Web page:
Carolina Tango is your center for the style of genuine Argentine Tango danced in the intimate dance halls of downtown Buenos Aires. Milonguero style differs from the "showier" and more gymnastic styles of ballroom tango, stage tango and tango nuevo by focusing on the connection between two dancers. It is a gentle, sensual dance that can be danced to any type of music.
I slept 13 hours after our very successful grand opening Milonga Monserrat in Greensboro this week. On April 1, 2017 Greensboro hosted a large tango dance attended by 80-100 dancers (we lost count at 80) who drove in from around the State: Charlotte, Raleigh, Durham, Pilot Mountain, Asheville, Statesville, plus more from Columbia and Charleston South Carolina, and three more from Georgia. One delightful tanguera flew down from Boston to stay with family in order to attend.
On Sunday April 2, Clint Rauscher, our professional and talented DJ from the evening before, led an amazing workshop on Improvisation. We all learned a lot from that great teacher.
Here are some photos taken by Ahmed Mohammed of the Triangle area of North Carolina. He honored us so much with his stunning photographs.
I spent years of my tango journey dancing badly. Not because I had bad teachers, but because I learned many little bits of technique and some complex figures without really understanding how to weave them together, and without a foundation of fundamentals.
In an effort to help the young dancers at Tango in the Triad to avoid the same confusion, I recently asked great tangueros to help to create a Top Twenty list of skills for every student embarking on or seeking to improve their tango journey. Big "thank you" to my collaborators on this post:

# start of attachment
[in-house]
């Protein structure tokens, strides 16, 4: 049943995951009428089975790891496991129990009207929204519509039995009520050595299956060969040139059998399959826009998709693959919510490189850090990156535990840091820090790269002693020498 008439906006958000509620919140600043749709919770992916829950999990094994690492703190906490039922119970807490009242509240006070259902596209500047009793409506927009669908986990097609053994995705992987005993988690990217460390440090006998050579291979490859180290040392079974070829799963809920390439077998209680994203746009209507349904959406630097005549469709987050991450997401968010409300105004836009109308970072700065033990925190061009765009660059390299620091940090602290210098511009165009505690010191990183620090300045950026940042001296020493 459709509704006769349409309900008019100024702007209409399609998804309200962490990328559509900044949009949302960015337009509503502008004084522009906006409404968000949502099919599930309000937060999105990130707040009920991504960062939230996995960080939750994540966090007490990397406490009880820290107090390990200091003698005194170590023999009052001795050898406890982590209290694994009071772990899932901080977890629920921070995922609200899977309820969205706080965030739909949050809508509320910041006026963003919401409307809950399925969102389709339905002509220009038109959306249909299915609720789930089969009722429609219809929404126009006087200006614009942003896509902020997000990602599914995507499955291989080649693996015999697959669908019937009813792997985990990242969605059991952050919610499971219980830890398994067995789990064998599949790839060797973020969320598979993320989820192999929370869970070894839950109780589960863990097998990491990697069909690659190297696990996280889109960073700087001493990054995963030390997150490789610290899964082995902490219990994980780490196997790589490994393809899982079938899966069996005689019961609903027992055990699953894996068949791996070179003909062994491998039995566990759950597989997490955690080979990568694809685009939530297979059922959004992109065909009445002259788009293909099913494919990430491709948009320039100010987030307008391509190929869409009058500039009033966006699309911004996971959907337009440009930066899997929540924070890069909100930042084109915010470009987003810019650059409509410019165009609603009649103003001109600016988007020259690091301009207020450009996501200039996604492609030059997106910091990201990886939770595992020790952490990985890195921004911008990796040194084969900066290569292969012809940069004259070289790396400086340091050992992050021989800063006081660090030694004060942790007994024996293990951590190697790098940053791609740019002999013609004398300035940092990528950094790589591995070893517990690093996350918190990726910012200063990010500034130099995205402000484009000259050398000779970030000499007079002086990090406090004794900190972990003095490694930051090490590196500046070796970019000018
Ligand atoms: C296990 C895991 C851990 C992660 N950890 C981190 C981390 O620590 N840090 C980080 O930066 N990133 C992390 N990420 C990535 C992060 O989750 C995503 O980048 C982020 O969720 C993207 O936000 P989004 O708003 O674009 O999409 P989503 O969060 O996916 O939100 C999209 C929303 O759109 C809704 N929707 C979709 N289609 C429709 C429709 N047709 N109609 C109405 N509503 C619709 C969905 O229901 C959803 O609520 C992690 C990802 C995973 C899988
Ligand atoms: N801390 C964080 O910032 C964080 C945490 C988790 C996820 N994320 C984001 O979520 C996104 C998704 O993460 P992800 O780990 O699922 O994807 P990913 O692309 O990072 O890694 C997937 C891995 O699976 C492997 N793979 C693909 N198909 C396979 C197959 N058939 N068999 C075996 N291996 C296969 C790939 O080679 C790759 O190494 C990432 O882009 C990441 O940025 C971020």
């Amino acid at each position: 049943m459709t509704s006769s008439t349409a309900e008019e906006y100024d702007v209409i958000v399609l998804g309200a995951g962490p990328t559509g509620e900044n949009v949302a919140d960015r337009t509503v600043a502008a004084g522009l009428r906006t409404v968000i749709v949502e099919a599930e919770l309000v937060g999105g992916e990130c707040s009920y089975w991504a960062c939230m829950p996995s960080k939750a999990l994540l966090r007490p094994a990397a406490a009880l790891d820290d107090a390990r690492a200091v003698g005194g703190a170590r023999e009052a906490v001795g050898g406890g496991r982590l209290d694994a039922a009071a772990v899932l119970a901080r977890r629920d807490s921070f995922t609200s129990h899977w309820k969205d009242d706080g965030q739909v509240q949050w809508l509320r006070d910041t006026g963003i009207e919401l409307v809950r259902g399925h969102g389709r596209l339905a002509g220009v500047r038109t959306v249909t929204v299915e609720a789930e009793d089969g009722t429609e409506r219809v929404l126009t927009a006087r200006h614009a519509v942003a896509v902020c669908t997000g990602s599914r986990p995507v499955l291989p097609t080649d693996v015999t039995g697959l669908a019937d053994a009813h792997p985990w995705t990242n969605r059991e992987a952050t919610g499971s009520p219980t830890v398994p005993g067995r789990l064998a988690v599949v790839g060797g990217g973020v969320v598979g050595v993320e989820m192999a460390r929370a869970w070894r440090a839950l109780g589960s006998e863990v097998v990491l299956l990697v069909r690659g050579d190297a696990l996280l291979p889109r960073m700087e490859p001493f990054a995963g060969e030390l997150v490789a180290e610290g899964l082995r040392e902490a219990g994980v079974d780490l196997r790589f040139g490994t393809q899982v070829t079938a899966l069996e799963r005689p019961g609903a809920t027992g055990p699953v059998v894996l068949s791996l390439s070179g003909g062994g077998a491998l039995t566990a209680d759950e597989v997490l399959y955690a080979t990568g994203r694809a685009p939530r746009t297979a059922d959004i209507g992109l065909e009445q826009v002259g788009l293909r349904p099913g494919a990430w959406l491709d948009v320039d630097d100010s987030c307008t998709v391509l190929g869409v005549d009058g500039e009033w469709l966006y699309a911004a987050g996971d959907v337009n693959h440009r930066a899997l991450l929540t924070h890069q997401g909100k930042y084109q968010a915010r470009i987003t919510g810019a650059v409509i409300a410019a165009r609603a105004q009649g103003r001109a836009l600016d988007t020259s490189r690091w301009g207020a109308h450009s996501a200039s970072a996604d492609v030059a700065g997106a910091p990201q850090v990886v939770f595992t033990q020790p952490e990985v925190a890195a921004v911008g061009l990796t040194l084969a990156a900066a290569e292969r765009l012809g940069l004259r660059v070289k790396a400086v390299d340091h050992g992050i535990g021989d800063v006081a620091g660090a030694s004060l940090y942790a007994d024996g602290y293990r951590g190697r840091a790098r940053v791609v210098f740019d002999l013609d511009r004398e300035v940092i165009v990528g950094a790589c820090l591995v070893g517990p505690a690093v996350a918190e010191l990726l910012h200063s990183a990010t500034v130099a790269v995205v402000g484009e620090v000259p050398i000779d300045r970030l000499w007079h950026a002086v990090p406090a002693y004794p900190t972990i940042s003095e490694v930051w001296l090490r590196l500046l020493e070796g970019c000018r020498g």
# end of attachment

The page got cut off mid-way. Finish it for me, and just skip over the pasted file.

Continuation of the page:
Susana Miller, Marcela Duran, Alicia Pons, Clint Rauscher, Pablo Rodriquez, Eva Garlez, Jae Youn, Daniel Arredondo, Marcelo Hector Solis, and to Steve Neely, who first gave me a list of skills for beginning students.
Beginning tango students will advance steadily if they have as a foundation the first ten of these twenty skills. I've been working on these skills for years, ever since Enriqueta Kleinman, Nestor La Vitola, and Susana Miller broke me out of my bad habits.
I'm constantly working on keeping my Posture, with balance and groundedness.
CHANGE OF WEIGHT
Carrying that balance and groundedness into every Change of Weight is crucial for dancers as we move from one foot to the other, sometimes together sometimes separately.
CONNECTION & EMBRACE
Two dancers discover the quality of their Connection or Embrace when they successfully enter the embrace and change weight with posture and connection intact throughout the dance. Easier said than done.
LEAD & FOLLOW
Keeping connection becomes a building block of the Lead/Follow skill. Leading, at its core, means to change the follower's weight from one foot to the other with sensitivity and musicality. Following means both interpreting the lead and interpreting the music.